The threat posed by orbital debris to operational satellites has hit the headlines again after it emerged that a piece of space junk recently slammed into the International Space Station’s Canadarm2 robotic arm.
The incident occurred several weeks ago but has only just come to light. The crew aboard the ISS were all inside the main module at the time, but it was clearly a close call for the space station.
Discussing the incident in an online article, the Canadian Space Agency (CSA), which oversees the operation of Canadarm2, posted a photo (top) showing a clear hole in the arm, but said the damage appeared to be minor.
“Despite the impact, results of the ongoing analysis indicate that the arm’s performance remains unaffected,” the CSA said. “The damage is limited to a small section of the arm boom and thermal blanket.”
It added that the arm remains able to perform its planned operations, though both NASA and CSA will continue to gather data to conclude the analysis.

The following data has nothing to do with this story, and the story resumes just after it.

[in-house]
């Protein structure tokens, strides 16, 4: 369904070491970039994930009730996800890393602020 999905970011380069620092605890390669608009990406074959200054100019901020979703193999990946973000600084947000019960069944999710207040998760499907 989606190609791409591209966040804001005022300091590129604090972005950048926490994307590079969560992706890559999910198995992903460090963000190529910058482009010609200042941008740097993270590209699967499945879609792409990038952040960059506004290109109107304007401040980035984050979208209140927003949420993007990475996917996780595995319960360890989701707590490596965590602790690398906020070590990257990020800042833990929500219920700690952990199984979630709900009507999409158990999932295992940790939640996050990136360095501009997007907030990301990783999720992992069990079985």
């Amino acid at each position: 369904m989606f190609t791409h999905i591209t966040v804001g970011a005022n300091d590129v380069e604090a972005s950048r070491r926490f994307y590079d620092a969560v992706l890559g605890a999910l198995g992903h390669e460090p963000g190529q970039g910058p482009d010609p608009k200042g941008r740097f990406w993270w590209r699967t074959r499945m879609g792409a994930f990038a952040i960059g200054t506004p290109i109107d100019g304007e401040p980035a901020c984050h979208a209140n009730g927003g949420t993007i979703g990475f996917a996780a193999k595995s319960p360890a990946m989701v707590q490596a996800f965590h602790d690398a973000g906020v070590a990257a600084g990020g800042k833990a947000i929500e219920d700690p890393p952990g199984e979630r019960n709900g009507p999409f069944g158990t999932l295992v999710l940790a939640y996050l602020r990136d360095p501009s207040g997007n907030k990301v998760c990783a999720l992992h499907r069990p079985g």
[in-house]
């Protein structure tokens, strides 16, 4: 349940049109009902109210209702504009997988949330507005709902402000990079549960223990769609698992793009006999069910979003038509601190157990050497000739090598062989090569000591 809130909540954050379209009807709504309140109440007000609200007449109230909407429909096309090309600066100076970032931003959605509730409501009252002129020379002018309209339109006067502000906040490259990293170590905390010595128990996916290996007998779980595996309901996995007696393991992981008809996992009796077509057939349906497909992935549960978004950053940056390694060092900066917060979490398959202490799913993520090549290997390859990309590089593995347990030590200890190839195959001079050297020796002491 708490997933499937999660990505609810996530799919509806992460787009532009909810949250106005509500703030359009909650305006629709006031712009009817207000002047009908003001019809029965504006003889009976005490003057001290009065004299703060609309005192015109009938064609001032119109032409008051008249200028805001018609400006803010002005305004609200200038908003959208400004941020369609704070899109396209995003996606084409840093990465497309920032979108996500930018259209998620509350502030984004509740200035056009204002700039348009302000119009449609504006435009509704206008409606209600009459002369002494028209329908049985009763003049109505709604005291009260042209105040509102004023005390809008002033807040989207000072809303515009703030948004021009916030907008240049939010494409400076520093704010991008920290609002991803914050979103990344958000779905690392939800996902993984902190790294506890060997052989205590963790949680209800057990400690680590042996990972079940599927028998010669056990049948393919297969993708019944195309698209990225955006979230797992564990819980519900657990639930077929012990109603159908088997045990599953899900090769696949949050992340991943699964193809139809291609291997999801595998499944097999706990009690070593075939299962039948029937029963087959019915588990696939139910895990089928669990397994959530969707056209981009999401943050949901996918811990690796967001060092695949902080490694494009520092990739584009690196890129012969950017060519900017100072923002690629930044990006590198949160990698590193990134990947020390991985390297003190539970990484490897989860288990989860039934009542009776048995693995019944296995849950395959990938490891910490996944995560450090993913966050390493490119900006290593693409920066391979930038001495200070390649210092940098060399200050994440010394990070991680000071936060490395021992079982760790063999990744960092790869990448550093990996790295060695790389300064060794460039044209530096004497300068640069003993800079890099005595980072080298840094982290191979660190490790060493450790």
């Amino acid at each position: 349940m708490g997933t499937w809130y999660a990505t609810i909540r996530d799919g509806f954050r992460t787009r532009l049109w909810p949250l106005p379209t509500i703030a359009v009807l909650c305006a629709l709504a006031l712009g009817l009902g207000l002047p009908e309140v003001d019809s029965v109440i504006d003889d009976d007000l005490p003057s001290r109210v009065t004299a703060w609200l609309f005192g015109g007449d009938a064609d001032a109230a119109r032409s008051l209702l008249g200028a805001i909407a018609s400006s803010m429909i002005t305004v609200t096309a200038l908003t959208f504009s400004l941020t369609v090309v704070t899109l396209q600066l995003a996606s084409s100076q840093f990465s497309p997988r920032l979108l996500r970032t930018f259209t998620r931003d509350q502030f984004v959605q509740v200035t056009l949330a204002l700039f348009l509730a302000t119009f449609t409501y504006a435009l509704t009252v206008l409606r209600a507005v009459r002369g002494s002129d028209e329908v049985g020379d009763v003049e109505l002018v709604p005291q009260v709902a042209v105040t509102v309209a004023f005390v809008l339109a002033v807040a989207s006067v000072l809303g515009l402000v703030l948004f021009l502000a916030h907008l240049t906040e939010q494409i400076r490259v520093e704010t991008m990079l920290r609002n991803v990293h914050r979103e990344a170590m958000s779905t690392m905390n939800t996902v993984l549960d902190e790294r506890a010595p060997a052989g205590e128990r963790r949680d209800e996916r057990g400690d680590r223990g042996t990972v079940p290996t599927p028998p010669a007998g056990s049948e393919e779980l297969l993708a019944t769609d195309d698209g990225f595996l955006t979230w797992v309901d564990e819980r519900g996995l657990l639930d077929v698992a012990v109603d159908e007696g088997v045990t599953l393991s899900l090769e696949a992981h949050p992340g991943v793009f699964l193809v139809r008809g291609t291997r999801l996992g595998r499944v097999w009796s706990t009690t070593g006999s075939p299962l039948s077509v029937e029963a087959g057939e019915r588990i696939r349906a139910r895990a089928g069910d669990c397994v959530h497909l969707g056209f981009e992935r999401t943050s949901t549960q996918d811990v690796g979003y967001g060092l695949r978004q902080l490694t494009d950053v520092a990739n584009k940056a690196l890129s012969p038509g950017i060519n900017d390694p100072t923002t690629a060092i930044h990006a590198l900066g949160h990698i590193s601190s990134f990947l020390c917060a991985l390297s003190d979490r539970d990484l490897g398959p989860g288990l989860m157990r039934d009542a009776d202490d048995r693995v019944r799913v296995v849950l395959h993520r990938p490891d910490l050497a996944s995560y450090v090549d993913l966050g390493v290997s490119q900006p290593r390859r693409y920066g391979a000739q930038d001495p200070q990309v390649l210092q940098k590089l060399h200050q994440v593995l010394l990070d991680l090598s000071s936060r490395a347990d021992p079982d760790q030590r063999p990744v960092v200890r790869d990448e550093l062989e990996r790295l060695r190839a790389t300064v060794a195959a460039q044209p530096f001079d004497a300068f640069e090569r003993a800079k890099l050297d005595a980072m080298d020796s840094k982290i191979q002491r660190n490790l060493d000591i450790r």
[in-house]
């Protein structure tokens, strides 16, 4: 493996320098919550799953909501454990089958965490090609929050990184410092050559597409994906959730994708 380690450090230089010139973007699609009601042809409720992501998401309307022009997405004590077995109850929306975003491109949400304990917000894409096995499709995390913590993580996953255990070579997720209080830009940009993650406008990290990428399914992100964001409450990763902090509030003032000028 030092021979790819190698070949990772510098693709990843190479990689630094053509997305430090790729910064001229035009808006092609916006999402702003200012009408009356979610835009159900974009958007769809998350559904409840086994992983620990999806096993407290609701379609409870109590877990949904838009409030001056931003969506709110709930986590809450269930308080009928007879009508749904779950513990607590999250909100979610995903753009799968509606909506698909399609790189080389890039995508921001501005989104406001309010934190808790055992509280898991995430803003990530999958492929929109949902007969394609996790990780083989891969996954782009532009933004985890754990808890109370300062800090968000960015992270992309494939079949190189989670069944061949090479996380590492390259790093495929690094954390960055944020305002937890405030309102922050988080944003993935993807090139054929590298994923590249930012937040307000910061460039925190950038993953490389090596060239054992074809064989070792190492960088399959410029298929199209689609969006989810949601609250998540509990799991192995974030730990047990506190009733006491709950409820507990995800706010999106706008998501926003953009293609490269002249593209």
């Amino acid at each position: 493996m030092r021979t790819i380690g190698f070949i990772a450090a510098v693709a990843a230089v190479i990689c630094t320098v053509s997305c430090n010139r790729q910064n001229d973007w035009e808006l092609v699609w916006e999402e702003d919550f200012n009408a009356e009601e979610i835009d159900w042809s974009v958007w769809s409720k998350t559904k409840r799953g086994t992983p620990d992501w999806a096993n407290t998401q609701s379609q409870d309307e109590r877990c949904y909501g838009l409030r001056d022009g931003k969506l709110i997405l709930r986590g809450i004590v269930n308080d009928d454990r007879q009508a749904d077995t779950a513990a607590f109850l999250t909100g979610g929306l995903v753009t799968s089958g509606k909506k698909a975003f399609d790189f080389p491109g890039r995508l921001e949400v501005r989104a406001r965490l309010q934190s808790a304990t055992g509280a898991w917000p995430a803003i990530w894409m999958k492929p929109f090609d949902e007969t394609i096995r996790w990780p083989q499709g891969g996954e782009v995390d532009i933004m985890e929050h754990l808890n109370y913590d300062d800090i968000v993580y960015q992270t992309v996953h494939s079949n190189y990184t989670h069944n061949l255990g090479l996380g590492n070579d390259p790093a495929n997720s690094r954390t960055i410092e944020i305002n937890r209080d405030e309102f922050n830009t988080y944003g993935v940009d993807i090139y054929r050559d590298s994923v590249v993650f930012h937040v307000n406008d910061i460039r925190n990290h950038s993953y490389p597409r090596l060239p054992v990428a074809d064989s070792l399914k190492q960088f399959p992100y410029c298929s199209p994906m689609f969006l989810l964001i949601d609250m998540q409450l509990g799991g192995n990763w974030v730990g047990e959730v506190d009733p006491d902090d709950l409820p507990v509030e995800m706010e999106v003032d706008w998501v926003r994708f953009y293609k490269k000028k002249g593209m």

The Canadarm2 robotic arm was fitted to the ISS in 2001 and assists in modification and maintenance work on the orbiting outpost. It’s also used to “catch” visiting uncrewed spacecraft.
Gilles Leclerc, director general of the Canadian Space Agency, described the recent incident as a “lucky strike,” suggesting that such a hit could have resulted in far more serious damage to the robotic arm, or indeed the space station itself.
In a tweet, Leclerc added: “Seriously, this shows the threat of orbital debris as much as robust Canadarm2 engineering with 20 years of intense space station operations.”
Recent NASA data suggests there are at least 26,000 pieces of debris “the size of a softball or larger that could destroy a satellite on impact; over 500,000 the size of a marble big enough to cause damage to spacecraft or satellites; and over 100 million the size of a grain of salt that could puncture a spacesuit.” Such material can travel at speeds of up to 15,000 mph, causing potentially serious problems for anything that gets in its way.
Near-Earth space debris is a growing problem for spaceflight companies, though of course they’re also part of the problem. With small-satellite deployment on the rise, more junk will form when a satellite malfunctions or is decommissioned, with the metal contraptions entering a potentially endless orbit. And if they hit another satellite or piece of junk, the result will be thousands of new pieces of hazardous material.
A number of organizations around the world, including NASA, track space debris . If dangerous material is spotted in time, instructions can be issued to move any nearby operational satellites out of its path. Various companies are also working to develop systems to clear near-Earth orbit of the dangerous junk.